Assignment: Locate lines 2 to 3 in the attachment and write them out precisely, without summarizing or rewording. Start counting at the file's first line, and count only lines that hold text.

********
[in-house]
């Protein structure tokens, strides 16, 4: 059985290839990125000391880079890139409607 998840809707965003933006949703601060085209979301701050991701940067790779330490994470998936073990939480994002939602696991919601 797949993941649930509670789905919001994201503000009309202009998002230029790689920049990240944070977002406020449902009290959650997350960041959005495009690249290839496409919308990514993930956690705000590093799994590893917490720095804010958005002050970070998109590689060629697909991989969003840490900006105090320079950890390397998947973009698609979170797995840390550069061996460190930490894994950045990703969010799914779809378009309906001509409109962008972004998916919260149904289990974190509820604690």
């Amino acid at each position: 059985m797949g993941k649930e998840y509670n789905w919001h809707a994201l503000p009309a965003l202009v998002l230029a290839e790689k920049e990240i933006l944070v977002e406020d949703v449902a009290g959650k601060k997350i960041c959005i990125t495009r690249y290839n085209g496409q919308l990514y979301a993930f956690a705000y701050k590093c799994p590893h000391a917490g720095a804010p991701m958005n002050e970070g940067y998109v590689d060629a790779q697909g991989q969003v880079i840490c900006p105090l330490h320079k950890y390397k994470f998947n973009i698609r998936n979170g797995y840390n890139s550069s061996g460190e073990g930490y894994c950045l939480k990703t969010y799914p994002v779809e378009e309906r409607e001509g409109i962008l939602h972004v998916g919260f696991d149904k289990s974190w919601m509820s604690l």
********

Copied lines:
């Protein structure tokens, strides 16, 4: 059985290839990125000391880079890139409607 998840809707965003933006949703601060085209979301701050991701940067790779330490994470998936073990939480994002939602696991919601 797949993941649930509670789905919001994201503000009309202009998002230029790689920049990240944070977002406020449902009290959650997350960041959005495009690249290839496409919308990514993930956690705000590093799994590893917490720095804010958005002050970070998109590689060629697909991989969003840490900006105090320079950890390397998947973009698609979170797995840390550069061996460190930490894994950045990703969010799914779809378009309906001509409109962008972004998916919260149904289990974190509820604690």
């Amino acid at each position: 059985m797949g993941k649930e998840y509670n789905w919001h809707a994201l503000p009309a965003l202009v998002l230029a290839e790689k920049e990240i933006l944070v977002e406020d949703v449902a009290g959650k601060k997350i960041c959005i990125t495009r690249y290839n085209g496409q919308l990514y979301a993930f956690a705000y701050k590093c799994p590893h000391a917490g720095a804010p991701m958005n002050e970070g940067y998109v590689d060629a790779q697909g991989q969003v880079i840490c900006p105090l330490h320079k950890y390397k994470f998947n973009i698609r998936n979170g797995y840390n890139s550069s061996g460190e073990g930490y894994c950045l939480k990703t969010y799914p994002v779809e378009e309906r409607e001509g409109i962008l939602h972004v998916g919260f696991d149904k289990s974190w919601m509820s604690l």